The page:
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Publication numberUS6846717 B2
Publication typeGrant
Application numberUS 10/606,674
Publication dateJan 25, 2005
Filing dateJun 24, 2003
Priority dateMar 13, 2002
Fee statusPaid
Also published asCN1639865A, CN100461397C, EP1483789A2, US6614091, US20030173637, US20040036174, WO2003079434A2, WO2003079434A3
Publication number10606674, 606674, US 6846717 B2, US 6846717B2, US-B2-6846717, US6846717 B2, US6846717B2
InventorsSusan H. Downey, James W. Miller, Geoffrey B. Hall
Original AssigneeFreescale Semiconductor, Inc.
Export CitationBiBTeX, EndNote, RefMan
External Links: USPTO, USPTO Assignment, Espacenet
Semiconductor device having a wire bond pad and method therefor
US 6846717 B2
Abstract
An integrated circuit (50) has a wire bond pad (53). The wire bond pad (53) is formed on a passivation layer (18) over active circuitry (26) and/or electrical interconnect layers (24) of the integrated circuit (50). The wire bond pad (53) is connected to a plurality of final metal layer portions (51, 52). The plurality of final metal layer portions (51, 52) are formed in a final interconnect layer of the interconnect layers (24). In one embodiment, the bond pad (53) is formed from aluminum and the final metal layer pads are formed from copper. The wire bond pad (53) allows routing of conductors in a final metal layer (21) directly underlying the bond pad (53), thus allowing the surface area of the semiconductor die to be reduced.
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Claims(15)
1. A method for forming an integrated circuit comprising:
forming a first interconnect layer over a substrate;
forming a second interconnect layer over the first interconnect layer;
depositing a passivation layer over the second interconnect layer;
forming an opening in the passivation layer that exposes a first electrical conductor of the second interconnect layer;
forming a wire bond pad that electrically connects to the first electrical conductor through the opening in the passivation layer; wherein the bond pad extends over the passivation layer and is positioned directly over a second electrical conductor that is in the second interconnect layer, wherein the second electrical conductor is not directly attached to the wire bond pad and is electrically isolated from the wire bond pad by only the passivation layer; and
attaching a wire bond to the wire bond pad.
2. The method of claim 1 wherein the first interconnect layer includes copper.
3. The method of claim 1, wherein the second interconnect layer includes copper.
4. The method of claim 1, wherein the passivation layer is further characterized as a final passivation layer.
5. The method of claim 1, wherein the wire bond pad includes aluminum.
6. The method of claim 5, further comprising forming a barrier layer over the first electrical connector before forming the wire bond pad, wherein the barrier layer is positioned between the first electrical connector and the wire bond pad.
7. The method of claim 1, wherein the second electrical conductor is for routing power supply voltage to electrical circuits on the integrated circuit.
8. The method of claim 1, wherein a third conductor is formed using portions of the second interconnect layer and wherein the third conductor is not directly attached to the wire bond pad and routes a power supply voltage under the wire bond pad.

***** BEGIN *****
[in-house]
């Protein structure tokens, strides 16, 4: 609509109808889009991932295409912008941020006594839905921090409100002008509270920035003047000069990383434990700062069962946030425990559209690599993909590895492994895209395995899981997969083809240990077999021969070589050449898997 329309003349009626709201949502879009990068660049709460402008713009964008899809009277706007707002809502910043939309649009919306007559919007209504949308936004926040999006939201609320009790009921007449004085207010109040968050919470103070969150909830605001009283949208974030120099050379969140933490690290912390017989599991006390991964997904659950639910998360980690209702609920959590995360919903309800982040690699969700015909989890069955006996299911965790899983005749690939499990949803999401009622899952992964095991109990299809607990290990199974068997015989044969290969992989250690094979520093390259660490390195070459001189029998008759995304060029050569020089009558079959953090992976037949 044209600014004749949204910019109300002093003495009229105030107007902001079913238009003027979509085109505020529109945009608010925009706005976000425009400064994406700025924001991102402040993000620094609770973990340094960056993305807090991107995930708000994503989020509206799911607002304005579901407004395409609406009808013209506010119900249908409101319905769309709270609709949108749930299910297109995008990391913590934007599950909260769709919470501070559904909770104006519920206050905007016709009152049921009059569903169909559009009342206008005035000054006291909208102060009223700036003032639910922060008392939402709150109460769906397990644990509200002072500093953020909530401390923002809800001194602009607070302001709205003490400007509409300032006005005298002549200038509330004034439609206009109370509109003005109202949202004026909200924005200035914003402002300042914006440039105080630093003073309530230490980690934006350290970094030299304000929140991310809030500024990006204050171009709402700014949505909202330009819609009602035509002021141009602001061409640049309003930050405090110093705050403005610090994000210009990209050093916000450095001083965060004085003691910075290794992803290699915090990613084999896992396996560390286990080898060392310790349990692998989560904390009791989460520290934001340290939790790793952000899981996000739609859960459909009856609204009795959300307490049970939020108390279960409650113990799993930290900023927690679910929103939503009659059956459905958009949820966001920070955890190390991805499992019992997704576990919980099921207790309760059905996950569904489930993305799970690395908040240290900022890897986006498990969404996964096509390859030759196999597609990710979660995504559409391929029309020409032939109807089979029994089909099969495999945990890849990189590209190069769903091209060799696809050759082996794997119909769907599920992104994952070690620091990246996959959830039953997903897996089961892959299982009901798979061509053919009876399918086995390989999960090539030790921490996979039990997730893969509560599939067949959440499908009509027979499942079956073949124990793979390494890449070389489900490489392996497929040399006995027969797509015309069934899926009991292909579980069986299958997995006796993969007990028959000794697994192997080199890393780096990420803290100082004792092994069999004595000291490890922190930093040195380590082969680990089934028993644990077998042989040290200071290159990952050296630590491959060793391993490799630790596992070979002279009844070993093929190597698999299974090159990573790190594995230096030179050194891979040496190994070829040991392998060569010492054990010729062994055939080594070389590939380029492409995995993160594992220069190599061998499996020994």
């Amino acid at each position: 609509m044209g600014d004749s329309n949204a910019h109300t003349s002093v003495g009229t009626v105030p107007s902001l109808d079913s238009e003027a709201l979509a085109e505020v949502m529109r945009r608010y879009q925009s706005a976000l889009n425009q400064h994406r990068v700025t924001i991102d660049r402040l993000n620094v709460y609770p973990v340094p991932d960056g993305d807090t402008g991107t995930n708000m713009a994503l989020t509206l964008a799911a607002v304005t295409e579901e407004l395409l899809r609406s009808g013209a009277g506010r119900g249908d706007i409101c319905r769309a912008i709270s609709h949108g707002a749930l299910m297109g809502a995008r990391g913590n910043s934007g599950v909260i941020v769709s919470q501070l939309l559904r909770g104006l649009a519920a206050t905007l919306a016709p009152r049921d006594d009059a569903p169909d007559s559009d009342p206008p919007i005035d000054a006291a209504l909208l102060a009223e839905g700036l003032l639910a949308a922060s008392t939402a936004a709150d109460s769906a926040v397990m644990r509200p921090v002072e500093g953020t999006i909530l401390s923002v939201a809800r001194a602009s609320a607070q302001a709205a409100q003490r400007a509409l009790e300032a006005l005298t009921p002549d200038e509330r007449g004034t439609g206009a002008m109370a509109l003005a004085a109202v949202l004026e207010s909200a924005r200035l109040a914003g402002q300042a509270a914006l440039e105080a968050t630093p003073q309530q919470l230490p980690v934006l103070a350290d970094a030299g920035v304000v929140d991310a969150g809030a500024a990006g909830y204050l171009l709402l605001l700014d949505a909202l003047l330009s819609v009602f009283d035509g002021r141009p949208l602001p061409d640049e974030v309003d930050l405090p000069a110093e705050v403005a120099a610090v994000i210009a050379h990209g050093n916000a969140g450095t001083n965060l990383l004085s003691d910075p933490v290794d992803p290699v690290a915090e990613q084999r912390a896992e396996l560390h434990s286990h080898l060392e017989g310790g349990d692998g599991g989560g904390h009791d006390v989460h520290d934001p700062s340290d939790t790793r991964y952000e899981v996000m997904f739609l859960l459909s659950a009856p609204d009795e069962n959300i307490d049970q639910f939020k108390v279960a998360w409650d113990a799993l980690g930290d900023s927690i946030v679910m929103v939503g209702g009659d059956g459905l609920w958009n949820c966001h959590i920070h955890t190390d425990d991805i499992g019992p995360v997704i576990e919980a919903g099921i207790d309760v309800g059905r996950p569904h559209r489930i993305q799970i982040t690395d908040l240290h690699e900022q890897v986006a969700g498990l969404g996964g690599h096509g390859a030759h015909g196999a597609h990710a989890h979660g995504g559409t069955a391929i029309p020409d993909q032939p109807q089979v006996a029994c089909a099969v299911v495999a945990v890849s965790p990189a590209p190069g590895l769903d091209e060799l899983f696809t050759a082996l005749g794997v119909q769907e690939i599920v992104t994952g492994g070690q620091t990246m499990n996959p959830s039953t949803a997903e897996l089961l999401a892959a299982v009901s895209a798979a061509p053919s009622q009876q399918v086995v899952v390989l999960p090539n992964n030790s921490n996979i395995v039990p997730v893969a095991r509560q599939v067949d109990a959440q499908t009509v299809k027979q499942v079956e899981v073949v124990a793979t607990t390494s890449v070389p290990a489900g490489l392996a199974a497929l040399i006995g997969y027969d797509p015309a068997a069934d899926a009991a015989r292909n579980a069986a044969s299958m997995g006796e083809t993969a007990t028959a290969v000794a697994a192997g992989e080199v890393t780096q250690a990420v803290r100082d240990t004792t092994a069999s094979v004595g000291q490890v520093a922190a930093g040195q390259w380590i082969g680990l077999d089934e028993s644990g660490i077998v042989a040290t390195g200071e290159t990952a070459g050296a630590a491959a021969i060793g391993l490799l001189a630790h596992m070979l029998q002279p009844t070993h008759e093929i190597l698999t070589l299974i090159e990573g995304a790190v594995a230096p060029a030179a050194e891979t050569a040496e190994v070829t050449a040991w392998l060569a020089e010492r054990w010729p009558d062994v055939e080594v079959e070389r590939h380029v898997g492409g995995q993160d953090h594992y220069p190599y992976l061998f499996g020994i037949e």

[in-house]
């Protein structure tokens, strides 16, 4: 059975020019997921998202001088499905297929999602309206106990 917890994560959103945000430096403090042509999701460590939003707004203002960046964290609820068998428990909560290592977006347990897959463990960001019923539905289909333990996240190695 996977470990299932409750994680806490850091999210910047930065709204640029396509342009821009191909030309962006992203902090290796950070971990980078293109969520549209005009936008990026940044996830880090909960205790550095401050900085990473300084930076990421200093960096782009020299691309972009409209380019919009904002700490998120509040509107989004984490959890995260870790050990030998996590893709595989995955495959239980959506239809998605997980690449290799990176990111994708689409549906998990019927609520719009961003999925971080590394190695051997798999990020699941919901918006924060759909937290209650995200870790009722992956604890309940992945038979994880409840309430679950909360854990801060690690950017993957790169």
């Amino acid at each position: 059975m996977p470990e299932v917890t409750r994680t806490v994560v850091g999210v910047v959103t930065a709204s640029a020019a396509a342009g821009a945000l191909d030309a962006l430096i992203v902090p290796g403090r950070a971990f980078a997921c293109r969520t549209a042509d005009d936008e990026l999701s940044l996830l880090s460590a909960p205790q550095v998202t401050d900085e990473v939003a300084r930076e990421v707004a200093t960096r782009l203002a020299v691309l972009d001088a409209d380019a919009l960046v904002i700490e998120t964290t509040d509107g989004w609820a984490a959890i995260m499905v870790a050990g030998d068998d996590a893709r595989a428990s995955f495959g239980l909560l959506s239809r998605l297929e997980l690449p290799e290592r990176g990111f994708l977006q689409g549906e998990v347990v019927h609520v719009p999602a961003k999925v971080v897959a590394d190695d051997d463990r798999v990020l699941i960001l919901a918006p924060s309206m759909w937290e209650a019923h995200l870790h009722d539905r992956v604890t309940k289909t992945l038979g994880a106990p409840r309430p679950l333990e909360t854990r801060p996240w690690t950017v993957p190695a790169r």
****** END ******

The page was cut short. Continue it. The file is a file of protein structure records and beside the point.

9. A method for forming an integrated circuit comprising attaching a wire bond to a bond pad, wherein the bond pad electrically connects to a first conductor in a final interconnect layer through an opening in a passivation layer, wherein a portion of the bond pad extends over the passivation layer, and wherein the bond pad is substantially directly over a width of a second conductor in the final interconnect layer, the second conductor not directly connected to the bond pad and is electrically isolated from the bond pad by only the passivation layer.
10. The method of claim 9, wherein the wire bond is attached to the portion of the bond pad that extends over the passivation layer.
11. The method of claim 10, further comprising a third electrical conductor directly underlying the portion of the bond pad that extends over the passivation layer, wherein the third conductor is not directly attached to the bond pad.
12. A method of forming a semiconductor device comprising
forming a wire bond pad over a passivation layer that electrically connects to a first electrical conductor in a final interconnect layer through an opening in the passivation layer; wherein the bond pad is positioned substantially directly over a width of a second electrical conductor in the final interconnect layer, wherein the second electrical conductor is not directly attached to the wire bond pad and is electrically isolated from the wire bond pad by only the passivation layer.
13. The method of claim 12, wherein the final interconnect layer includes copper.
14. The method of claim 12, wherein the passivation layer is further characterized as a final passivation layer.
15. The method of claim 12, wherein the wire bond pad includes aluminum.
Description
CROSS-REFERENCE TO RELATED, COPENDING APPLICATION

This is a division of application Ser. No. 10/097,059, filed Mar. 13, 2002, now U.S. Pat. No. 6,614,091.

A related, copending application Ser. No. 10/097,036 is entitled “Semiconductor Device Having a Bond Pad and Method Therefor”, Lois Yong et al., assigned to the assignee hereof, and filed concurrently herewith.

FIELD OF THE INVENTION

The present invention relates generally to semiconductor devices, and more particularly, to a semiconductor device having a wire bond pad and method therefor.

BACKGROUND OF THE INVENTION